Q: My question on the sugar agreement with the United States please.

Senior U.S. Trade Official: Oh I’m sorry, I don’t know whether Ambassador Zoellick had a chance to talk with Secretary Derbez about that. Secretary Derbez got here late, we knew that was going to be the case, and so I don’t know if he has had a chance to talk to him about that.

Q: Chris Rugaber BNA, Can you say whether or not certain subjects such as agriculture or intellectual property were divided up into different talks, were there any talks along those lines?

Senior U.S. Trade Official: There was no allocation of subjects among negotiating channels. They were not discussing things with that degree of detail.

Q: Bause from Brasilian Valor Economico, what is the position of the UN regarding the decisions made by the Brazilian ministry to build some of the issues to the WTO process?

Senior U.S. Trade Official: Well at this point we are as with the other Ministers, we are on a listening mode. We are listening to what other countries views are and what their suggestions are. None of the Ministers were giving responses, formal responses to what the other Ministers were saying. They were listening, they were asking questions to understand, and that is what we and others did with the presentation by Minister Amerim and with each other. The nature of this meeting is not to put forward formal proposals and get formal responses.

Q: Will this issue be addressed by Zoellick in the next financial meeting?

Senior U.S. Trade Official: Well, we always include that in aspects of the FTAA and our bilaterals with Brazil particularly since they are our co chairs. In any bilateral that Ambassador Zoellick has for example when he will meet with Carribean Ministers on July the 2nd we’ll have a very thorough discussion of the FTAA including together reflecting on what the other Ministers said here today.

Q: Marty Cressinger with the AP, could you tell us what the next step is now, is it this working group, how do you prepare for Miami?

Senior U.S. Trade Official: The way we are preparing for Miami is basically centered in the meetings of the trade negotiating committee which is held at the vice Ministers level and the next one of those is July 7th through 11th, in El Salvador. Obviously their will be many bilateral meetings of Ministers between now and Miami and at each meeting you can be sure that we will be discussing where we are in the FTAA at that moment.

Q: Campion Walsh, Dow Jones, you said you didn’t get down to details on issues like agriculture but in the case of agriculture can you say whether is a general sense that the group is waiting for WTO action before it addresses the issue?

Senior U.S. Trade Official: Well people certainly see the linkage at least especially with respect to the domestic support issue, linkage between the WTO negotiations and the FTAA because I think all countries recognize that is a global problem. And so there is very keen interest in what is going to happen in the WTO and of course most immediately what sort of flexibility the European Union will have.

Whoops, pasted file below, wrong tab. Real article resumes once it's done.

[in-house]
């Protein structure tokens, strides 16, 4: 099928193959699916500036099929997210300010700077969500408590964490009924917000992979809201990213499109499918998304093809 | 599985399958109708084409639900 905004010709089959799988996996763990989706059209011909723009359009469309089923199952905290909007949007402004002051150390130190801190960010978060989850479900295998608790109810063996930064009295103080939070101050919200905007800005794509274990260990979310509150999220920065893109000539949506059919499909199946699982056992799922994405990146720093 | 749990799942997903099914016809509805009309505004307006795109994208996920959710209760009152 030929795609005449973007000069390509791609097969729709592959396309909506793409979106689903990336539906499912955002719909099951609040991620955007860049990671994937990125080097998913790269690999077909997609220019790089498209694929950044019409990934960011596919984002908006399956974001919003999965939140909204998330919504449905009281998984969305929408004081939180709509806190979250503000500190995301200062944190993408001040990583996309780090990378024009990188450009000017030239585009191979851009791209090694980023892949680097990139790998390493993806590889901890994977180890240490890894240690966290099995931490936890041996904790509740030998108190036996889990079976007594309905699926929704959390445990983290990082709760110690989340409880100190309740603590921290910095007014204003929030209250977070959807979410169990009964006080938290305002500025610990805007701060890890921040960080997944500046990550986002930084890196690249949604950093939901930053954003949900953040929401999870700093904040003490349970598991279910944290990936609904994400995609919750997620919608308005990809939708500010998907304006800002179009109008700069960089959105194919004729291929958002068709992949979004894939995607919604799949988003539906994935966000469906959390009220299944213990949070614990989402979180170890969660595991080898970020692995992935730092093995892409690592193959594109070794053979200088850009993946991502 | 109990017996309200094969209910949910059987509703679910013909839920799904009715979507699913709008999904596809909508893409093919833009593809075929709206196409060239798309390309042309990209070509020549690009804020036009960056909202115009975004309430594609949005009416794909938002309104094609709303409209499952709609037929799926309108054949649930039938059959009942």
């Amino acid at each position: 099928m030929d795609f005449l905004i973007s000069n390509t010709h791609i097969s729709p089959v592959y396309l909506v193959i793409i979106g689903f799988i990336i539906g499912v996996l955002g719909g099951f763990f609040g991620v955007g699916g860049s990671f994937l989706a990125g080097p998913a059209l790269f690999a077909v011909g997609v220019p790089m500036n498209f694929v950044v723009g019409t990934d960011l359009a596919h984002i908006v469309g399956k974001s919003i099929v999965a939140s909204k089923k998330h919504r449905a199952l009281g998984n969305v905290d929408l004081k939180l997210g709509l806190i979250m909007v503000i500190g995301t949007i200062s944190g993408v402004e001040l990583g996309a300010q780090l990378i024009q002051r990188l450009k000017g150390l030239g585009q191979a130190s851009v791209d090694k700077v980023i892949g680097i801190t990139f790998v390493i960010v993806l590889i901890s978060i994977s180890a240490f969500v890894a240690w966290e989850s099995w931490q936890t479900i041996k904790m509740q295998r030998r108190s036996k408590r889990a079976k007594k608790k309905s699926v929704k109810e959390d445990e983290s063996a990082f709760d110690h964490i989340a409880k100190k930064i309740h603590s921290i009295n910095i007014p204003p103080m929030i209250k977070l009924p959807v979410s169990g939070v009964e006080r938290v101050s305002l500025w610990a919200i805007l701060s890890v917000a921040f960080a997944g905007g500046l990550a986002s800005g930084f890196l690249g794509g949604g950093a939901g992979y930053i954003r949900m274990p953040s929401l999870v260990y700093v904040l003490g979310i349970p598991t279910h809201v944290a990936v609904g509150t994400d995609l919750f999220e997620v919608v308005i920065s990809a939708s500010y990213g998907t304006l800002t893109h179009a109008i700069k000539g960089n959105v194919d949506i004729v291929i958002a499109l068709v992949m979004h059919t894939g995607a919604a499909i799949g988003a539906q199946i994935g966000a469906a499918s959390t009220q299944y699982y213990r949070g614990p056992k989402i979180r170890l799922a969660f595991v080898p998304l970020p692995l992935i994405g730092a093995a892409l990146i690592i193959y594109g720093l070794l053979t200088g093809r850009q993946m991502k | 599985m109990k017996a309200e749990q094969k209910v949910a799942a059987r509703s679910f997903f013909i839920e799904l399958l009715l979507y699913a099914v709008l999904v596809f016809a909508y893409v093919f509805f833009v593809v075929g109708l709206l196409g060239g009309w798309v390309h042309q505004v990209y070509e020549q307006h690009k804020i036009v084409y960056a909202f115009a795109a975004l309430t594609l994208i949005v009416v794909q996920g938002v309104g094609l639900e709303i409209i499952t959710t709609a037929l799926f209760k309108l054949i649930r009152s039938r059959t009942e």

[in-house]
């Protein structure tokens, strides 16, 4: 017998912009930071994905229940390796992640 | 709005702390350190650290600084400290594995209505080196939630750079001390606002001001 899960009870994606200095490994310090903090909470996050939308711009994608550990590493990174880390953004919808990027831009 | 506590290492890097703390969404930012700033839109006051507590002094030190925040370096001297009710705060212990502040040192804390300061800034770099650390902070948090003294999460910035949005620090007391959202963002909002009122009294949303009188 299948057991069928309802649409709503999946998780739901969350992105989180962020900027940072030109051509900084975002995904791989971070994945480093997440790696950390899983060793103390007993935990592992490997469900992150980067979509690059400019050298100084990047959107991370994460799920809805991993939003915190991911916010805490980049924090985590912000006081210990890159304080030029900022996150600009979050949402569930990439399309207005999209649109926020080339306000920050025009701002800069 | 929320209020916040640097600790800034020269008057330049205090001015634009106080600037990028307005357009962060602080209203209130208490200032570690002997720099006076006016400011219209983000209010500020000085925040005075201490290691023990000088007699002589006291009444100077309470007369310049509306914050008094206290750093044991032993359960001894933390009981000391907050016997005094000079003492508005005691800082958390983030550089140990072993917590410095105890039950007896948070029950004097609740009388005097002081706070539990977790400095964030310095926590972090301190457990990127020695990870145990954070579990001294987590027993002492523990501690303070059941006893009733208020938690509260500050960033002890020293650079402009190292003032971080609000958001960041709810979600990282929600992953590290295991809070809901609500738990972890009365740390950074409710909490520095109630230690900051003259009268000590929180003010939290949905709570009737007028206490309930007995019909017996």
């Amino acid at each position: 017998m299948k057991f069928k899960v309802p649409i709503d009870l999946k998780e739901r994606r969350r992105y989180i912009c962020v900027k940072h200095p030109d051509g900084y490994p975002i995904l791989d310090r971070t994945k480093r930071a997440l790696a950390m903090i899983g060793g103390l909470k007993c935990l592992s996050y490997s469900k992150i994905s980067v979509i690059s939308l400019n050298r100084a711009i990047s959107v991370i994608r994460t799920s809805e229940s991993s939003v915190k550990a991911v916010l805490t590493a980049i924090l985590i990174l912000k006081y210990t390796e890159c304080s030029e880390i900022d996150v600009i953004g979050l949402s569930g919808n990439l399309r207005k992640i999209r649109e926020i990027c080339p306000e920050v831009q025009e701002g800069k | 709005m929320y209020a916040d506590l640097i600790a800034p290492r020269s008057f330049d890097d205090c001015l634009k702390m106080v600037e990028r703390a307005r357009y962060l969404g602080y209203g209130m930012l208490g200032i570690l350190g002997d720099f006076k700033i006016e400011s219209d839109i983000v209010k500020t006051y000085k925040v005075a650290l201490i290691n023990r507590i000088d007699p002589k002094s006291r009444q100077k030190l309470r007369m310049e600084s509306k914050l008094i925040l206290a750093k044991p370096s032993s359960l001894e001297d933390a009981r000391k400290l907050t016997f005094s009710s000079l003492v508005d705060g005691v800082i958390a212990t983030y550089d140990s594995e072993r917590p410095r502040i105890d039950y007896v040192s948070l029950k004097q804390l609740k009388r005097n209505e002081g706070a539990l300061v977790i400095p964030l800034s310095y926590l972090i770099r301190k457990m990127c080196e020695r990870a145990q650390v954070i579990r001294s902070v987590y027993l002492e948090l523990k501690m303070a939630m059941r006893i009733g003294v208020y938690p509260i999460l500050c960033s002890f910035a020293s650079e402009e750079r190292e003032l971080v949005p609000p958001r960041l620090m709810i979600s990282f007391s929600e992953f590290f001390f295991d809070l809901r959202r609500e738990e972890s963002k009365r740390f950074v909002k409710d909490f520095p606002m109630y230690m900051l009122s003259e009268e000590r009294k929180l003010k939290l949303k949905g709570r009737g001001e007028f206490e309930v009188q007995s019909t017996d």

Q: Laura Bonilla with Agence France Press, does the US agree with the Brazilian position of leaving the most difficult issues for the WTO [inaudible]

Senior U.S. Trade Official: Our view on the WTO, it’s not a question of what are the most difficult issues, it has to do more with the logic of an individual issue. Specifically, whether you can come up with a solution to a problem, a solution that applies only to our hemisphere. And just to give you examples, obviously we can eliminate tariffs among us in the hemisphere and we still maintain our tariffs vis a vis the rest of the world so there on that part of it. you can come up with a hemispheric regional solution. On something like domestic support where the greatest domestic support are not provided by countries in this hemisphere they are provided by the European Union, you can’t solve the problem by only a regional solution so that is why for example we and Canada believe that the place you solve domestic support is in the WTO. It's not that we’re trying to avoid a difficult issue, we want to get a solution, the question is how you get it best. So that’s our view on this question of the linkage between the WTO and FTAA. I think we can do two more questions.

Q: Pablo Sotero, Give an example, a recent example of something on the WTO context?

Senior U.S. Trade Official: You could certainly have any of the market access issues you could apply in a regional context. I mean that’s the whole notion of a free trade area. So whether its in goods or in services or in government procurement, you can do that on a hemispheric basis and confine the benefits to the hemisphere. So I think that’s the clearest example Pablo.

Ricardo Reyes: Let's take one more question again for those who joined us late I would like to remind everyone again this call will be background as a Senior US trade official and we’ll take one last question.

Q: Corey Henry, Inside US Trade, I’m just wondering whether or not the US and Brazil had an opportunity in the Ministerial to further flesh out how you are planning to re-energize to the Four Plus One process that had been discussed during Ambassador Zoellick’s trip to Brazil a few weeks ago?

Senior U.S. Trade Official: We had some discussion on that. Minister Amorim and Ambassador Zoellick met on Thursday afternoon before we came out here. We don’t have any specific events scheduled in the Four Plus One context, but we are in contact with each other on a daily basis as co-chairs so we will certainly follow up on that.

Ricardo Reyes: Thank you very much for joining us this afternoon, again the call is on background as a Senior US Trade Official.